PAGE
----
Figure 4. Zebrafish larval macrophages have a gene signature similar to human M1 and M2 polarized macrophages. (A) Overlap of the genes detected in human M1 (blue) or M2 (green) polarized macrophages and of the human homologs of the zebrafish core macrophage data set (magenta). Black number correspond to the comparison between genes expressed in human or zebrafish cells (TPM ≥ 3) and red numbers correspond to the comparison of gene expressed in human cells and specifically enriched in zebrafish macrophages [log2 (fold change) ≥ 1, P-adj < 0.01]. (B) Network visualization of GO enrichment analysis of human homologs of zebrafish macrophage enriched genes not detected in the dataset of human M1 and M2 in vitro polarized macrophages using BiNGO and EnrichmentMap. Red nodes represent GO terms. Network legend is similar to Figure 1C. (C) Volcano plot showing the P-value (-log10-transformed) as a function of the fold-change (log2-transformed) between human M1 and M2 gene expression level of the gene set from Beyer et al. (40). Red dots are genes with a human homolog detected in the zebrafish macrophage core dataset. (D) Gene Set Enrichment Analysis (GSEA) plots of gene expression changes in human M1 in vitro polarized macrophages compared to human M2 in vitro polarized macrophages from Beyer et al. (40). Gene sets used for the analyses are genes expressed in zebrafish macrophages (TPM ≥ 3) (top) and genes from the zebrafish macrophage core dataset (lower).
A total of 87 homologs from the zfM core expression dataset were not present in the M1 or M2 polarized human macrophage datasets (Figure 4A). Among these were the known M1 marker Interleukin 12B and the M2 marker mannose receptor C type 1 (MRC1). Other genes detected exclusively in the zfM expression set were associated to the molecular function cell adhesion and differentiation, catabolic processes, and response to bacterium (Figure 4B). Genes coding for the peptidoglycan recognition protein Pglyrp family, and cytokine receptors (Ccr9a, Il22ra2) are present in these categories. The absence of these genes in the human M1 and M2 sets might be due to low expression levels in in vitro cultured cells or inaccurate orthology detected in zebrafish.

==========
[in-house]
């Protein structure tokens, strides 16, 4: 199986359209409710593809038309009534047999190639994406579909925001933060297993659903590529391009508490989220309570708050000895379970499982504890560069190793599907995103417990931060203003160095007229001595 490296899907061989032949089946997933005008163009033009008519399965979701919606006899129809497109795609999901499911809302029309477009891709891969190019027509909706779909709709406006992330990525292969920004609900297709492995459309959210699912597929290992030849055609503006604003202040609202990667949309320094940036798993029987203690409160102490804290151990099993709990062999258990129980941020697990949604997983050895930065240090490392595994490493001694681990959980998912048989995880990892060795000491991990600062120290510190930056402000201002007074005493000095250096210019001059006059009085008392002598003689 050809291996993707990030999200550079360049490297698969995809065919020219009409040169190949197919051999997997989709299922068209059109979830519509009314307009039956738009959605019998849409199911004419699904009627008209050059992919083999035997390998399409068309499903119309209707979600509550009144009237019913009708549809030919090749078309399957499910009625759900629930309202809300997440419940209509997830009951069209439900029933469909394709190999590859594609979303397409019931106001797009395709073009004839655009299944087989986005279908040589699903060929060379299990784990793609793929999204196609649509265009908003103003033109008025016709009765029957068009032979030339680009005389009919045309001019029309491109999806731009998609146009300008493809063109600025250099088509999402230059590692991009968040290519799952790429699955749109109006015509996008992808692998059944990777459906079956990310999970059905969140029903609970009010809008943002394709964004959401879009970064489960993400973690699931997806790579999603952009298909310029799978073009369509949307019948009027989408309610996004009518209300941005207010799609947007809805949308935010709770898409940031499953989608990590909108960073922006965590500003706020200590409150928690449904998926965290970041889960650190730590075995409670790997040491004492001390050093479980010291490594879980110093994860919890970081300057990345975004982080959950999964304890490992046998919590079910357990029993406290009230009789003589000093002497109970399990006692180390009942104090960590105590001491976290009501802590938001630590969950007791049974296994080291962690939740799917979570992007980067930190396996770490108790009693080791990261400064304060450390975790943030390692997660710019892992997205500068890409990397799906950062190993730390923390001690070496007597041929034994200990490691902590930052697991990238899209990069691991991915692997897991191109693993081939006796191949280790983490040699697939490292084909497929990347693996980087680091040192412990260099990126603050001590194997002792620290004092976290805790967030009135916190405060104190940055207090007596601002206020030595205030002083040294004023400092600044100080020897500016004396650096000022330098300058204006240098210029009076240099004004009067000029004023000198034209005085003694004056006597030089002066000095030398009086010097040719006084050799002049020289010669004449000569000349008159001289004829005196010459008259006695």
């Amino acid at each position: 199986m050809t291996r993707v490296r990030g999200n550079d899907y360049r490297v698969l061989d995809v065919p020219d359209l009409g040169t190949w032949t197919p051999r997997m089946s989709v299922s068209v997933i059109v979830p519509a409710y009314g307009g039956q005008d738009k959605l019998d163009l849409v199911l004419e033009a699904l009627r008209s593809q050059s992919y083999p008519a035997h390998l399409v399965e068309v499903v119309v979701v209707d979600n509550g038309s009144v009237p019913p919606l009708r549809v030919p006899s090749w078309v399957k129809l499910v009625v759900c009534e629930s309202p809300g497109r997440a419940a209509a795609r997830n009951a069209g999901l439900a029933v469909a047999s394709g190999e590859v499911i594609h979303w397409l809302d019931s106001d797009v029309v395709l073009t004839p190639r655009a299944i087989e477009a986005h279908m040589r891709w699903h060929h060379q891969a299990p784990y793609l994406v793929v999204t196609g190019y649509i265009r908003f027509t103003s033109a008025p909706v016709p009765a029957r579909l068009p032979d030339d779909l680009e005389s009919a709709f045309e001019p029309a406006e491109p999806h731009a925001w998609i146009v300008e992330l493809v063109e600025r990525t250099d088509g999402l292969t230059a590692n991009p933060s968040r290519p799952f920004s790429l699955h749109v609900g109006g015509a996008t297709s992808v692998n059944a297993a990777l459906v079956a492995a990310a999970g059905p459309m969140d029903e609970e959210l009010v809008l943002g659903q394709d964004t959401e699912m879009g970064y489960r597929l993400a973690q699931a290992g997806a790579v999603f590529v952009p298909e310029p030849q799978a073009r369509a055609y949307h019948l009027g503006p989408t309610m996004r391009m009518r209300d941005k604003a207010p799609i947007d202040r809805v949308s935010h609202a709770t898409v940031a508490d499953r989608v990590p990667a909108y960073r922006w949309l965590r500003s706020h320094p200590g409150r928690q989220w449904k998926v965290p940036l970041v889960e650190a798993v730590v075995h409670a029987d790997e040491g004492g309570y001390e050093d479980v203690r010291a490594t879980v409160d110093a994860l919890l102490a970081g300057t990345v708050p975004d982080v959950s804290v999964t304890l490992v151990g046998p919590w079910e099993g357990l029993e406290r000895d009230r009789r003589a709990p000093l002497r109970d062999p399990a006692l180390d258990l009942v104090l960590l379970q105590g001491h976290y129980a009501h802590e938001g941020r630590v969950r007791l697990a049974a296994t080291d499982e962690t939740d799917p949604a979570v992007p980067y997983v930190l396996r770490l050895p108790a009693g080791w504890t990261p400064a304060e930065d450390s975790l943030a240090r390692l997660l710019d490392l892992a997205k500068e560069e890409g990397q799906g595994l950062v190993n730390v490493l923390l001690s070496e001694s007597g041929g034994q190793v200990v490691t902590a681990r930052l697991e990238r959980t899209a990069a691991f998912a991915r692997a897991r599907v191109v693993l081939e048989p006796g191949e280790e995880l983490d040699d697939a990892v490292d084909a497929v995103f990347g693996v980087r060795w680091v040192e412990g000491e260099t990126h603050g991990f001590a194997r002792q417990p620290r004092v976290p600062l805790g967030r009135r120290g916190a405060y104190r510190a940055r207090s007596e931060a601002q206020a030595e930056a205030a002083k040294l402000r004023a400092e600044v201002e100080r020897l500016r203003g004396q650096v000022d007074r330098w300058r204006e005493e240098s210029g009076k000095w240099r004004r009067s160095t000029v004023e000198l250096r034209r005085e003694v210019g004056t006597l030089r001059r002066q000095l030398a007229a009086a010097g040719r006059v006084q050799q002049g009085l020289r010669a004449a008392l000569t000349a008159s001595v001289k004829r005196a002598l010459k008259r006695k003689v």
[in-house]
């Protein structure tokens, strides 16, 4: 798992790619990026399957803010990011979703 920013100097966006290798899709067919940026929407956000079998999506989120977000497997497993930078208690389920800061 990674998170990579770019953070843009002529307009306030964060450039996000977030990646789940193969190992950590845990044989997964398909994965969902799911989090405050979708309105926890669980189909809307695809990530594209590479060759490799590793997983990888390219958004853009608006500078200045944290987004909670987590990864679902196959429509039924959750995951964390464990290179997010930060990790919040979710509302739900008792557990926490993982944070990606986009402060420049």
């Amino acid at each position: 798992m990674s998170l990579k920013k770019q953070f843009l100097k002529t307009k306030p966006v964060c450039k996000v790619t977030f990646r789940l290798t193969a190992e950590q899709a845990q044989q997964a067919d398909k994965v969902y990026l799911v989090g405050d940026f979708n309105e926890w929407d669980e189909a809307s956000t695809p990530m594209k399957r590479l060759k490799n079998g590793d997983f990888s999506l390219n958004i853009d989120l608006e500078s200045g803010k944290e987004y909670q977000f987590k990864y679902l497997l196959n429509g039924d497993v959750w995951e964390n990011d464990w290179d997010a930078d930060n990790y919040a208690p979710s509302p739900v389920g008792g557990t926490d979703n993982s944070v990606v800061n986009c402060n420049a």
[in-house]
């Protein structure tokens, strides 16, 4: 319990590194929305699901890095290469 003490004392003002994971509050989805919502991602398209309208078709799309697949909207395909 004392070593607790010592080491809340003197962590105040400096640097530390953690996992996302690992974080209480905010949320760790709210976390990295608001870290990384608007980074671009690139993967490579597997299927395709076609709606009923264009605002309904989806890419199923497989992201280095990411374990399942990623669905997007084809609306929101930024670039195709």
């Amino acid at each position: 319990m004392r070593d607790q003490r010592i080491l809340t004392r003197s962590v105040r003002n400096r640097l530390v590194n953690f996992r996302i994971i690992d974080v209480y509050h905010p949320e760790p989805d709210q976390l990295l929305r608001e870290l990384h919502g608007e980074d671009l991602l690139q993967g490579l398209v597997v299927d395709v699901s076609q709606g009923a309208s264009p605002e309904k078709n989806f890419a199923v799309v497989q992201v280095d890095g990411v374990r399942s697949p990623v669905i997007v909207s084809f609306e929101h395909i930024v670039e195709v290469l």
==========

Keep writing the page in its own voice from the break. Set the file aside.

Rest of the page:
Finally, we computed the differential expression between human M1 and M2 polarized macrophages and searched whether the genes from the zfM core expression set were preferentially associated to either M1 (log2FC > 1) or M2 (log2FC < −1) signal. The results show that 48 genes from the zfM core dataset were associated to M1-enriched genes and 54 were associated to M2-enriched genes (Figure 4C).
We also used Gene Set Enrichment Analysis (GSEA) to compare the set of genes expressed (TPM ≥ 3) in zebrafish macrophages with the differential expression between human M1 and M2 polarized macrophages. The analysis showed a preference for M2-enriched genes, although this enrichment was not significant (FDR > 0.05) (Figure 4D, top). Focusing on the zfM core gene set also showed no clear enrichment for either M1- or M2-enriched genes (Figure 4D, lower).
Altogether, our results indicate no clear polarization of the zebrafish macrophages, suggesting the presence of both M1 and M2-typed macrophages in unchallenged larvae.
Effect of M. marinum Infection on the Zebrafish Macrophage Transcriptome Profile
As zebrafish larval macrophages display mixed M1 and M2 characteristics, we tried to induce a shift in activation phenotype by infecting mpeg1:mCherry embryos at 1 dpf with GFP-labeled Mycobacterium marinum (Mm), an intracellular pathogen of macrophages. Transcriptomes of infected and uninfected macrophages were profiled 5 day post infection (6 dpf).
When retrieving samples from infected larvae, only a small number of double positive cells were collected over a long sorting period, inducing variation between replicates. To minimize the differences, we reduced the sorting time and the number of steps in the protocol by collecting 20 infected and uninfected cells from Mm-infected larvae directly in cDNA synthesis buffer and by proceeding immediately to cDNA synthesis and amplification without RNA extraction. These modifications of the protocol led to reproducible results (Figures S2, S3). Differential expression analysis between infected and uninfected macrophages identified 330 upregulated and 139 downregulated genes (P-adj < 0.05) (Figure 5A; Table S8). GO analysis identified two terms enriched in the downregulated genes only: cell cycle and blood vessel morphogenesis. This group, often related to immune cell migration, included the genes flt1/VEGFR1, known to be expressed in mouse M2 macrophages in vitro (57, 58), and ptprja/CD148, expressed by human macrophages under exposure to LPS and other TLR-ligands but repressed under CSF-1 treatment (59). Performing GO analysis on the human homologs of this set of genes identified the terms transcription coactivator activity, NADP or NADPH binding and serine hydrolase activity associated to upregulated genes (Figure 5B) and protein localization to downregulated genes.